The houses are each of four bays (Plate 6). A pedimented stone porch with Tuscan columns dating from the late 18th century replaces the original entrance to the Baines' house. Above the ground floor the walling is of fine Flemish-bonded brickwork with deep plat-bands at each floor, surmounted by a dentilled eaves cornice, a replacement probably dated to 1774 by a lead rainwater head. The square-section lead fall-pipe, secured by brackets decorated with a cartouche between two columns, is of early 18th-century date (Plate 181). All windows to the upper storeys have segmental arches of rubbed bricks; those to the first floor were widened slightly in the 19th century. The back elevation was originally of eight bays but the W. corner has been recessed and some modern single-storeyed additions adjoin the N.W. house. The basement is above ground. There are plat-bands of oversailing courses at each floor level and all the segmental arched openings have red brick dressings: the deep brick parapet has a moulded stone capping. Both end elevations have curved gables rising above adjoining buildings.
The interiors have been greatly altered, especially at the ground floors, but the N.W. house retains the original staircase with turned balusters, ramped handrail of oak and matching dado; each step has a marked overlap and has panelled soffits and ends (Plate 191). The ceiling above has leaf and paterae enrichment to the coved surround (Plate 167). The saloon, occupying the full width of the front, was refitted in the late 18th century in the 'Adamesque' style, including window architraves, ceiling and cornice, and a fine entrance door in mahogany with enriched surround (Plate 163). The second floor is reached by a 19th-century staircase. The attics have lime-ash floors. In No. 14, some of the rooms retain original fielded panelling. The original stair to the first floor has been removed: that to the second floor is similar to the lower staircase in No. 10. In the basement of No. 12 is a staircase with splat balusters (Fig. 11g).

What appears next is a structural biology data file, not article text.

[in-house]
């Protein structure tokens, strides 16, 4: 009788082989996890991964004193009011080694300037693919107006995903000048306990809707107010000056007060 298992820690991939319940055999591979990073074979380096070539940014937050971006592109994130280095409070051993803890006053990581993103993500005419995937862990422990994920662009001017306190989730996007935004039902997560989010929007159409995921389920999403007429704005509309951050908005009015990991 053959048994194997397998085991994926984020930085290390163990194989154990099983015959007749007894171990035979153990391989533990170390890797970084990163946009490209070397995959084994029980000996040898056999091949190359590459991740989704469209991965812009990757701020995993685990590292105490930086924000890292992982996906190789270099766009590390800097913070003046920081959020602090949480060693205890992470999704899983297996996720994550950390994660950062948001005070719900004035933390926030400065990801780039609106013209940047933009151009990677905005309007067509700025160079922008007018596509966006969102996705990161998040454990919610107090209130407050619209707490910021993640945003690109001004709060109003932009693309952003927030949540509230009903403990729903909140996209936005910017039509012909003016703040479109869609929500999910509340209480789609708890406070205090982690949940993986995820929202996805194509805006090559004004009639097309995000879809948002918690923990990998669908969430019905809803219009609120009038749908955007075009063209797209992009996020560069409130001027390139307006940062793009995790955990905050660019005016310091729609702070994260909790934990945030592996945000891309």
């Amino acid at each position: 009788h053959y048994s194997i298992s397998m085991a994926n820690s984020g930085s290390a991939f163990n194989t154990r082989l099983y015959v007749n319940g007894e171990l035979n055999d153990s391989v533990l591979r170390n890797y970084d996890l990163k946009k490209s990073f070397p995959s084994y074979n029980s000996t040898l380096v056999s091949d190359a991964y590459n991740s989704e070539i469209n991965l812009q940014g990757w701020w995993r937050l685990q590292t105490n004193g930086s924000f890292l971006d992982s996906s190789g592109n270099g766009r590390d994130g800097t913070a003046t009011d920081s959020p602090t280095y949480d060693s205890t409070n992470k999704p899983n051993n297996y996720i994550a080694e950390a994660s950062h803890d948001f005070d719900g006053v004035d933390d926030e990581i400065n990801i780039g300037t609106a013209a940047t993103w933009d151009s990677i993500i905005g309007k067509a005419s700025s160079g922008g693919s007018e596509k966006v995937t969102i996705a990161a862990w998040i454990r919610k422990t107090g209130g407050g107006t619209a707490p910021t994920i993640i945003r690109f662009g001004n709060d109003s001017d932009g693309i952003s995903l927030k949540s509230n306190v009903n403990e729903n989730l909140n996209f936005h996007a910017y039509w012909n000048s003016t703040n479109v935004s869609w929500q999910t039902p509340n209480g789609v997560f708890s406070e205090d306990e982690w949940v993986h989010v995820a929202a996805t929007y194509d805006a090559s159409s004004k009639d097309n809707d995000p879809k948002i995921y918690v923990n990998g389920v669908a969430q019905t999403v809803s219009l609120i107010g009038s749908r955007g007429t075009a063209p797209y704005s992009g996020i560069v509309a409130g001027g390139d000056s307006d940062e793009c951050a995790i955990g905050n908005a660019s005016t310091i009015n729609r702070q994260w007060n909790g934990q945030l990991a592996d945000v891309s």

Little Shambles, leading off (Great) Shambles at the N.W. end and formerly continuing to the end of Jubbergate, was truncated by the creation of Newgate Market in 1955. Its name is first recorded in 1373. The hall of the Butchers' Guild stood in an area called Gail Garth at the end of Little Shambles. It was demolished in c. 1813 and the site is now occupied by the market.
(255) House, No. 1, of three storeys and timber-framed, with a pantiled roof, was built in the 15th century but has been heavily restored. It has a gabled street front, with both upper floors jettied out, and was probably originally two bays deep. The original crown-post roof structure has been entirely replaced, except at the gable-ends.
Little Stonegate (Monuments 256–258)
Little Stonegate, so-called since 1810, is the former Swinegail or Swinegate, taking a right-angled course from Stonegate to Swinegate (the former Patrick Pool). Its line is said by Raine to be due to the former churchyard of St. Benedict. The old name, first mentioned in 1276, is from pigs sold or kept near the market place. Ebenezer Chapel (26), on the S.W. side, was built for the Primitive Methodists in 1851 but became a printing works in 1901.
(256) House, No. 2 (Fig. 95), of three storeys with cellars and attics, has walls of brick in Flemish bond, and slated roofs. It is probably the house built between 1804 and 1823 by John Thompson (Chester Record Office, EEB 9448).